Custodian and Allied Insurance gave birth to Custodian Life and subsequently Custodian Investment Plc with each of the companies leading in their categories. This is a truly Nigerian brand that may not be considered a unicorn because Wole was more interested in solving the problems he saw than bearing the tag.
On his part, Akin Ogunbiyi left National Insurance Corporation of Nigeria (NICON) with hot energy to cause a change with the opportunities he had identified particularly in the Oil and Gas space. After a stint in consultancy, he started an insurance brokerage firm that focused on the oil sector, initiating and delivering unique services but undaunted, he founded Mutual Benefits Assurance, one of the two fresh licences that had been issued by NAICOM over decades before the last round of new licences given out last December.
An unforgettable encounter with Akin in 1995 revealed the start-up spirit in him, when in response to the question of why he chose to call his company Mutual Benefits seeing that two other companies had Mutual in their names, he said “Don’t worry, only one Mutual will remain and that will be Mutual Benefits!” He went on to build his start-up into an enviable insurance brand that has been solving the problems of Nigerians in the active low income bracket through innovative insurance products. Similar to a cooperative model, Akin saw Mutual transit from a high risk bearer to the leader in retail insurance and having, at some point, the largest insurance agency force in Nigeria.
Akin has been in the forefront of calls for the government at all levels to support the insurance industry while pursuing the recapitalization agenda which, according to him, is allowing foreign insurance brands to pick and acquire local insurance companies cheaply. He must know what he is talking about considering that he has put the footprints of Mutual Benefits in other African countries including Liberia, Sierra Leone, Cameroon, Niger Republic to mention a few.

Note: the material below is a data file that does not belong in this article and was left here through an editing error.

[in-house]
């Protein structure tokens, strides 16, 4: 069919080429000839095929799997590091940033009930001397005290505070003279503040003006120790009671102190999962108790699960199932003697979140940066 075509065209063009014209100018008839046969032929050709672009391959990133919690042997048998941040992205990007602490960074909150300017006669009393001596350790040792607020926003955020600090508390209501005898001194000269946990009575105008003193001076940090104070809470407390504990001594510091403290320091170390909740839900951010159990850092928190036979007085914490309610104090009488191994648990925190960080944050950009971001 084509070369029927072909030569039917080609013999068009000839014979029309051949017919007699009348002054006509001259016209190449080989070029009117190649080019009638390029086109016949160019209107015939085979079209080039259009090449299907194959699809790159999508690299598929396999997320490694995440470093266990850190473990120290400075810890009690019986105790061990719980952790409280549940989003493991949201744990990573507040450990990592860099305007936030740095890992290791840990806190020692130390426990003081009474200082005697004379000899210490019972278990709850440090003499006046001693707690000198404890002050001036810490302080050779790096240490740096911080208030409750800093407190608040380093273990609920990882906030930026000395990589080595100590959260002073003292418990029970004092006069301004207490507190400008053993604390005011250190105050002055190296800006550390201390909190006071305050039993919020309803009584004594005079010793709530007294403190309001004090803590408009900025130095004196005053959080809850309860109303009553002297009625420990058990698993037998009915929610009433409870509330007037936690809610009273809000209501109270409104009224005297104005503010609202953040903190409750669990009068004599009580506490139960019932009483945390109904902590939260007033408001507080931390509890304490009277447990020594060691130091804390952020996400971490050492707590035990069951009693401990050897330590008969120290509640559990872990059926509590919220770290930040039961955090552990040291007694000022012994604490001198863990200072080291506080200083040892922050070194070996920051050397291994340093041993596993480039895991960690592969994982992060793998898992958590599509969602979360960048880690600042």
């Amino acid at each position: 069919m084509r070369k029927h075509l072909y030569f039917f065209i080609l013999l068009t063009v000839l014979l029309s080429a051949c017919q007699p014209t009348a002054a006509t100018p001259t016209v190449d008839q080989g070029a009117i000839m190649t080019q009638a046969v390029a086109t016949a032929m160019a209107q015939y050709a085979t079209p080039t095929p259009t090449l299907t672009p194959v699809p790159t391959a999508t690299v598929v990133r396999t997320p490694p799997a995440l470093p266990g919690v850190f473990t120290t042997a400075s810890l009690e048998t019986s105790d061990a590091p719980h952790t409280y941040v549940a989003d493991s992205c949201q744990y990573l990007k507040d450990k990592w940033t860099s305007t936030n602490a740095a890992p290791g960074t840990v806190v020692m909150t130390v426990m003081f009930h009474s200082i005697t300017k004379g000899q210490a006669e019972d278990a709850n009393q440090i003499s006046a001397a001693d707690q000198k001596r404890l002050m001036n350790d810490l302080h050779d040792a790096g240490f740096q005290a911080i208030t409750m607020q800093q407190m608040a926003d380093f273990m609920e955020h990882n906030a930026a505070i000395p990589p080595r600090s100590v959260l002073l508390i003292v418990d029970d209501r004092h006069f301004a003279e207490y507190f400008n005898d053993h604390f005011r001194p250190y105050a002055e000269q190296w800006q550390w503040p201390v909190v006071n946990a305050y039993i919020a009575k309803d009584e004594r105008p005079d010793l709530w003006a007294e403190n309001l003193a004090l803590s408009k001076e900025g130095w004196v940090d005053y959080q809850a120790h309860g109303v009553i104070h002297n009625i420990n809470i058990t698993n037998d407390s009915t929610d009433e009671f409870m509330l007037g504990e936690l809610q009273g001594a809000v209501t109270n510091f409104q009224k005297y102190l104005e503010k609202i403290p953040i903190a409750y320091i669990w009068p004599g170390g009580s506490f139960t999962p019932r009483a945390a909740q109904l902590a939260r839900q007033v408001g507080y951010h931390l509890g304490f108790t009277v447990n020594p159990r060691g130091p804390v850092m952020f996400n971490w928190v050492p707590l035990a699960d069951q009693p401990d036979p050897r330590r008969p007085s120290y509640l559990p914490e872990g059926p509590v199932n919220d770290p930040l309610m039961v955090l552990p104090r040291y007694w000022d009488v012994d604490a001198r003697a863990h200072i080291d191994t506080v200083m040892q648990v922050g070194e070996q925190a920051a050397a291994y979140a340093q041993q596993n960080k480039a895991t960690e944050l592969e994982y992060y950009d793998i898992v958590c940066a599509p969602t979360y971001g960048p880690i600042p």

Interesting as their stories may be, both Wole and Akin have not achieved these feats without the harsh and painful memories that go with doing business in Nigeria. The ease of doing business in Nigeria seems not to have visited the insurance industry as customers’ complaints grow but these Nigerian insurance brands have succeeded in exciting their clientele when the occasions arise.
Nigeria certainly needs start-ups like this from the insurance industry but how long will it take to see another one may depend on the mindset of today’s insurance professionals who seem driven more by what they will get than the problem they will solve.
What would be interesting to see is Nigeria’s first digital insurer founded or co-founded by a young insurance professional or professionals who decide to be like Wole Oshin and Akin Ogunbiyi. The Nigerian market deserves this especially from the microinsurance perspective.
The trillions of Naira worth of businesses transacted by Small and Medium Enterprises (SMEs) would require insurance executives with start-up or entrepreneurial mindset to solve the problems that risks pose for our farmers, transporters, suppliers, traders and artists in the post COVID-19 environment.
Will we see one soon? Hopefully.
Sometimes, with current high levels of insecurity, damages and losses are more likely to occur and probably, only insurance can help replace and restore things to the former position, except for lives lost. Our pains can be subdued if we choose the right insurance.